Unit Testing with Python (Part 2) – Mocking

This post follows on from a previous post, available here. I’d recommend giving it a read as we’re going to be building on that knowledge of Python’s unit test framework.

In my previous post I gave examples of how to write simple unit tests and while that’s fine when your functions are that simple what about more complex code? Consider the following example;

Here, users.py has a dependency on file_utils, but we don’t want to test file_utils because it should have its own tests, we also don’t want to have to make our users.py tests cater for what file_utils requires. What we really need is a way to replace file_utils, with something we can control for the sake of our test, in such a way that it doesn’t require any changes to users.py. This is where we would use “unittest.mock“.

unittest.mock allows you to replace the portions of code you don’t need to test with mocks, these mocks allow you to perform assertions to check they were called with the right arguments and the right number of times. In our case we can use unittest.mock to replace file_utils  functions but still verify users.py is calling them as we expect.

Before I proceed, it’s worth noting that there is a back port of mock available for Python 2.7 for you to ‘pip install’. Just make sure you validate you’re grabbing the right thing!

So let’s take a look at get_users.

def get_users():
    users = file_utils.read_file(file_path)
    return users

We need to;

  1. Replace file_utils.read_file(file_path) with a mock, so we don’t have to call the actual thing.
  2. Have our mock provide a return value that we control so we can assert get_users is passing back the right thing.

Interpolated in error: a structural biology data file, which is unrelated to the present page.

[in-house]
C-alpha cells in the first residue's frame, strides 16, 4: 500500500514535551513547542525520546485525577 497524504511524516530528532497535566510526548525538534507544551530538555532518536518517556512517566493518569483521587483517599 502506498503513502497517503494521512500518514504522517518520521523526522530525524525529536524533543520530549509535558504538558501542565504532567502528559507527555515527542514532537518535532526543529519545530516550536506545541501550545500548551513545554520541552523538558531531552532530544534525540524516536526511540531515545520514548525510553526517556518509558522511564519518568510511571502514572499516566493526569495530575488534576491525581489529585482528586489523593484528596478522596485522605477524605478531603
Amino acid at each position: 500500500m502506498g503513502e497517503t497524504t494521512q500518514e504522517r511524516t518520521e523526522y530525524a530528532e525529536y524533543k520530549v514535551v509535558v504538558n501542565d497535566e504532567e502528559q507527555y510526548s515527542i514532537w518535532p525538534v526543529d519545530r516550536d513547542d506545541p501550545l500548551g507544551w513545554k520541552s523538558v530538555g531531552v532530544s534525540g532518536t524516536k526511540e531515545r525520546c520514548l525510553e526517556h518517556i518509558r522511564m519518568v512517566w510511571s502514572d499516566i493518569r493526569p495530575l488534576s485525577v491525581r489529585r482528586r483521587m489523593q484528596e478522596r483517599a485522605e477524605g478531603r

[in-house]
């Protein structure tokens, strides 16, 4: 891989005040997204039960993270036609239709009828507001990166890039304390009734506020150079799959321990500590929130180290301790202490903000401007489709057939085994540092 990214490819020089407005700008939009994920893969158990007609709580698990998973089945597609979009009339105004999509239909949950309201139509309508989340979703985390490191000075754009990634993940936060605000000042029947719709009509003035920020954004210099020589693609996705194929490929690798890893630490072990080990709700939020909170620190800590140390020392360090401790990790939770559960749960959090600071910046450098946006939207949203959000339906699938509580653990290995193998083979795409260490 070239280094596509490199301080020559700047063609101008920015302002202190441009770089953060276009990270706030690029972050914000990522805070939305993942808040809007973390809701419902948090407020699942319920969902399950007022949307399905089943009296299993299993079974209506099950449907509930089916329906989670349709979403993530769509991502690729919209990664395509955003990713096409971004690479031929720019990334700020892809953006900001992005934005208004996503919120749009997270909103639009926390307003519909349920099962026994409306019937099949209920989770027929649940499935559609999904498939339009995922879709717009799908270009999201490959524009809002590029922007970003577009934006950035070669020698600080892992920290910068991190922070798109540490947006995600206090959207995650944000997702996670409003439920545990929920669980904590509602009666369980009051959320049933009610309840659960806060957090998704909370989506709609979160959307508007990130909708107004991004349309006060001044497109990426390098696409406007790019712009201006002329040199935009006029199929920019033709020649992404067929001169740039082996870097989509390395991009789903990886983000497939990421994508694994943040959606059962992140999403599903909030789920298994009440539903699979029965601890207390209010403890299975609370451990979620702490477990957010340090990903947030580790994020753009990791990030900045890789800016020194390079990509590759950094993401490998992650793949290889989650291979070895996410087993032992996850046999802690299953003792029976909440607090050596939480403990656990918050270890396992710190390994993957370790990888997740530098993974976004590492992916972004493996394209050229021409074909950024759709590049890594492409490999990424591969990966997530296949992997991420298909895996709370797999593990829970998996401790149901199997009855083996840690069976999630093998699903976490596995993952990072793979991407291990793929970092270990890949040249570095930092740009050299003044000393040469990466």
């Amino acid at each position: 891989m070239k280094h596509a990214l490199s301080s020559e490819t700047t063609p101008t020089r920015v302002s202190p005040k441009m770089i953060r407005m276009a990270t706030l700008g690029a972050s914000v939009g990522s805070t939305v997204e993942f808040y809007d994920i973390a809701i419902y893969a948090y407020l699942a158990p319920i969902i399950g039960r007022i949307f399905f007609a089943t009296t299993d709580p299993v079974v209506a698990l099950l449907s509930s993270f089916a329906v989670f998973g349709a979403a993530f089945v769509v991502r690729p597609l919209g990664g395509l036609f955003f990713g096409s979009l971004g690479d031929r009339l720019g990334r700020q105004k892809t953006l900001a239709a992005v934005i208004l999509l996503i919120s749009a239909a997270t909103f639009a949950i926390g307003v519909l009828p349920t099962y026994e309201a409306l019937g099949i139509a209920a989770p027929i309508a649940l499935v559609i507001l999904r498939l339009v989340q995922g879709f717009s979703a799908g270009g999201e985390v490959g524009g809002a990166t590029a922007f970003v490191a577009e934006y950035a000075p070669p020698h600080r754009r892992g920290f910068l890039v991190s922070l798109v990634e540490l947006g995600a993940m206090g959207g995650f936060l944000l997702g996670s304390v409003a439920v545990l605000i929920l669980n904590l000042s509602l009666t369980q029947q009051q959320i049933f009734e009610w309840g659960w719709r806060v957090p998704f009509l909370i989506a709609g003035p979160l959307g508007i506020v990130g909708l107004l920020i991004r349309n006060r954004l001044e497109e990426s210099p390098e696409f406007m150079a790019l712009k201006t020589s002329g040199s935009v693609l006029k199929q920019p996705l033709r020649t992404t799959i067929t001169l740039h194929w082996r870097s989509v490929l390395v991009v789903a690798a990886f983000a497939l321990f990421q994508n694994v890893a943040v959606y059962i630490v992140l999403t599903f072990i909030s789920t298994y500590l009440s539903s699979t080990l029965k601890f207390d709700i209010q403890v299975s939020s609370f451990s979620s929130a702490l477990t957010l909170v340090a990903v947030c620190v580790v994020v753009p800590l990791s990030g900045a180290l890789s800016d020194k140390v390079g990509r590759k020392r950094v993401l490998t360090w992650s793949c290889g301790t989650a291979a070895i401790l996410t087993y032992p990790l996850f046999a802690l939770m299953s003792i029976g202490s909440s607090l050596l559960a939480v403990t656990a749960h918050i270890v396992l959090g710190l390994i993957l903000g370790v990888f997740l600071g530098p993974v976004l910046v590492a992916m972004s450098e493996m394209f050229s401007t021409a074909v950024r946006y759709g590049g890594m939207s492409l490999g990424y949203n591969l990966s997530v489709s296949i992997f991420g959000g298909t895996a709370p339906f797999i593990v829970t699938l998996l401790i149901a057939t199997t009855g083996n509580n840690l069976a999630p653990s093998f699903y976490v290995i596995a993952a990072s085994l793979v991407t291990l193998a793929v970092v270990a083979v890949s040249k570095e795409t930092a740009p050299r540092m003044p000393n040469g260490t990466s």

3. Validate that we do call read_file as part of get_users.

Nothing too difficult! First the mock;

>>> import file_utils
>>> import unittest
>>> import mock
>>> file_utils.read_file = mock.MagicMock(name="read_file")
>>> print file_utils.read_file

Here we’ve replaced read_file with our mock, this mock records how it’s used and will allow us to perform assertions later. To make this mock return a value, it’s a simple case of passing an extra argument in.

>>> file_utils.read_file = mock.MagicMock(name="read_file", return_value="user")

Adding a return_value lets you have your mock provide a controlled response.

Finally we need to validate that our function calls file_utils.read_file with the arguments we expect. As the mock records how it’s used it’s easy to make assertions;

file_utils.read_file.assert_called_once_with("FILEPATH")

There’s a number of assertions we can make, but within our test we just want to make sure we call “read_file” once, and with a file path.

Here’s the test in its entirety as well as a test for save_users;

For test_save_users, we’ve actually gone a step further and made two calls to save_users. As I’ve used the same mock throughout the test, I can’t use assert_called_once_with because we’re genuinely calling it twice! That’s why I’ve swapped it for assert_called_with instead.

So that’s how to create mocks, wasn’t too painful was it? That’s not all there is to unittest.mock and in future posts we will mock file_utils and it’s file operations, we will also go into some of the cool features unittest.mock provides such as having your mocks throw exceptions!

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